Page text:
What are Metering Modes?
Metering is the process that the camera goes through when it ‘looks’ at a scene and works out what the exposure should be.
There are a variety of different modes that you can use to best suit the photo you’re taking; in this post we’ll be looking at exactly what the modes do and when you should be using them.
What They do and When You Should Use Them!
Evaluative / Matrix / Pattern / Mutli-zone Metering Modes
This is the most complex and modern way of metering that your camera will have. It collects data from across the entire frame and even gives priority to the area you’re focusing on.
The camera will look at a scene, see a really bright area like the sun, and take that into account when trying to work out the best exposure – this reduce the contrast and silhouettes. This has different names from different manufacturers and software but they all basically do the same thing.
Partial Metering Mode
This collects data from a small circular area in the center of the frame, covering about 10-15% of the scene.
This is useful when your subject is in the center of the frame and you want them to take priority in the exposure. You may notice that there’s not a lot of difference between evaluative and partial metering modes; this comes down to the conditions you’re shooting in.
Spot Metering Mode
This is like partial metering only the dot in the center is smaller, roughly 5% of the frame.
This is good for smaller subjects and I personally use it over partial because I know that any light surrounding the subject won’t be a problem.
This is a more advanced way of working out the exposure for your camera because it involves metering for such a small area; the rest of the scene may not be correct, leaving that up to you to work out.
Notice that the skin tones are much softer and easier to look at. While this is good, it leaves the rest of the scene rather underexposed. Be careful when using this mode; it has it’s uses but you don’t want to end up with all of your photos like this.
Center – Weighted Average
This is similar to spot and partial metering, only the area in which the photo is metered is a lot larger.
This is due to camera manufacturers realising that most people take photographs in which people take up the whole of the center of the image; there needed to be an effective way of metering this.
You’ll notice in the photo below that the background is quite well exposed but this is at the expense of the skin tone being horribly overexposed and unusable. This mode can be hard to predict and I don’t like using it.
Average Metering Mode
This works similarly to evaluative metering in that it measures light from the whole scene, only it does so in a very unintelligent way; it doesn’t recognise what’s in the scene or make changes accordingly.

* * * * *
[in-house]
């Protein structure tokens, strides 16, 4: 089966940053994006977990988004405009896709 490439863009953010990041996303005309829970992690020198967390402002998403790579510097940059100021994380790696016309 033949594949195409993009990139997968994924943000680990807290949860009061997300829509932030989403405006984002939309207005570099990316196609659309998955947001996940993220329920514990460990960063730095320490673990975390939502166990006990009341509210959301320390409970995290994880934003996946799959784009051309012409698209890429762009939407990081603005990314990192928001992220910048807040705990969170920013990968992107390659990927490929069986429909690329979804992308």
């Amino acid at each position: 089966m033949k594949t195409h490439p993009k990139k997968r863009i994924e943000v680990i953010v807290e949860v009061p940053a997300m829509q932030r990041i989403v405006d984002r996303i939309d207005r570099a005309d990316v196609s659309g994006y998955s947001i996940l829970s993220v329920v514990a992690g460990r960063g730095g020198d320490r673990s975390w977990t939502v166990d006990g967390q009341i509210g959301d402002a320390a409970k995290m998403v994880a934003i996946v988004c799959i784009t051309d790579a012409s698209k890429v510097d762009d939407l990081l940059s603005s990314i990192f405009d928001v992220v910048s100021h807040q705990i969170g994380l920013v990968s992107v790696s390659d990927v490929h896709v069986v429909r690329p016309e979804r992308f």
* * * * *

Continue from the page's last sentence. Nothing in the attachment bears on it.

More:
What this means is that, if there’s a bright sun or alternatively a dark shade in a scene, this region will be treated in the same way as the rest of the photo. This often results in over and under exposed areas of a photo.
This mode isn’t usually found on modern cameras.
Which ones You Should use and When
You should have a pretty good understanding of what they do and when to use them by now but I’d like to go into more detail about the two I use the most – Evaluative and Spot.
The reason I use these is because I find evaluative to be pretty good at working out what I want in the majority of situations; it would be pointless to switch to partial or center-weighted.
The other mode I use is spot because this is where I find evaluative doesn’t deliver too well; I have to take things into my own hands.
Here are some photos that I’ve taken on evaluative metering mode with an explanation of why this mode was a good choice:
This photo was taken well into the evening. There were no bright lights within the image so I didn’t require any special metering modes. I leave my camera with evaluative on as standard for shots like this where the dynamic range of brightness is very small.
The majority of this photo is taken up by a bright sunny sky; if the camera was set to any other metering mode, it would have been likely to take most of the metering sample from the sky. This would have resulted in an underexposed and silhouette-like subject.
Because I had the camera set to evaluative, you’re able to see a lot more detail in the subject than you otherwise would have.
This next photo is the opposite to the one above really in that the majority of the photo is dark. The effect that the evaluative metering mode has had is, however, much the same – it brings out the darker highlights (such as along the bridge) while still keeping the silhouettes where I wanted them.
Sometimes on evaluative, the camera sees a black and thinks that it should be grey. It will try to boost the exposure too much – this photo worked out just how I wanted it.
Here’s an example of where the evaluative metering mode has really prevailed. It has noticed the sun creeping through the top of the photo and ignored it in favour of correctly exposing the rest of the photo.The same photo shot on spot metering had much the same effect.
Now let’s have a look at when you might want to use spot.
When you’ve got a sun glaring straight down your lens and a big bright sky right next to it, it’s a lot harder for evaluative to get it right and you’re going to end up with silhouettes – this is when I like to switch to spot metering.
Remember that the spot in the center of the frame is very small, so make sure you have it pointed on something important like skin, as I have in this photo.
Take some time and experiment with the different modes; you’ll be surprised at the difference it can make.
Thank you for reading...
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